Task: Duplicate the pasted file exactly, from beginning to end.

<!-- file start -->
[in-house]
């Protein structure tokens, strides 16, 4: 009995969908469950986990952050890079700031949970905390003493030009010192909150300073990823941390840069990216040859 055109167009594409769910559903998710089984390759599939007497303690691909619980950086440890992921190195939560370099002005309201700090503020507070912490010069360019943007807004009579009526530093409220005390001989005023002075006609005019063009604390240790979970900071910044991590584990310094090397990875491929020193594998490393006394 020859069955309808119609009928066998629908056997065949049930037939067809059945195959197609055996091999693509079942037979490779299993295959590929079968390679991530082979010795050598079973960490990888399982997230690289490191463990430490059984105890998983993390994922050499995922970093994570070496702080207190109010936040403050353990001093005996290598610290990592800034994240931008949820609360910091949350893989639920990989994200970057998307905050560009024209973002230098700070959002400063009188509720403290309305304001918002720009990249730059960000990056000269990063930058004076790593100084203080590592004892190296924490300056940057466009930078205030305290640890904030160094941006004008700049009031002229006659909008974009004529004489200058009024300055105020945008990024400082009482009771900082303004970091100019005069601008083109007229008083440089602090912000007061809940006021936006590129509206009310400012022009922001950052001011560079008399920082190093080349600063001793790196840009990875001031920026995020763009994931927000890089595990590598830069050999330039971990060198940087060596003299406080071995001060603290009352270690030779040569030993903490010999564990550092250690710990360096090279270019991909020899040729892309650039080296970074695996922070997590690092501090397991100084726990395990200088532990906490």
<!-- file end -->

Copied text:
[in-house]
């Protein structure tokens, strides 16, 4: 009995969908469950986990952050890079700031949970905390003493030009010192909150300073990823941390840069990216040859 055109167009594409769910559903998710089984390759599939007497303690691909619980950086440890992921190195939560370099002005309201700090503020507070912490010069360019943007807004009579009526530093409220005390001989005023002075006609005019063009604390240790979970900071910044991590584990310094090397990875491929020193594998490393006394 020859069955309808119609009928066998629908056997065949049930037939067809059945195959197609055996091999693509079942037979490779299993295959590929079968390679991530082979010795050598079973960490990888399982997230690289490191463990430490059984105890998983993390994922050499995922970093994570070496702080207190109010936040403050353990001093005996290598610290990592800034994240931008949820609360910091949350893989639920990989994200970057998307905050560009024209973002230098700070959002400063009188509720403290309305304001918002720009990249730059960000990056000269990063930058004076790593100084203080590592004892190296924490300056940057466009930078205030305290640890904030160094941006004008700049009031002229006659909008974009004529004489200058009024300055105020945008990024400082009482009771900082303004970091100019005069601008083109007229008083440089602090912000007061809940006021936006590129509206009310400012022009922001950052001011560079008399920082190093080349600063001793790196840009990875001031920026995020763009994931927000890089595990590598830069050999330039971990060198940087060596003299406080071995001060603290009352270690030779040569030993903490010999564990550092250690710990360096090279270019991909020899040729892309650039080296970074695996922070997590690092501090397991100084726990395990200088532990906490």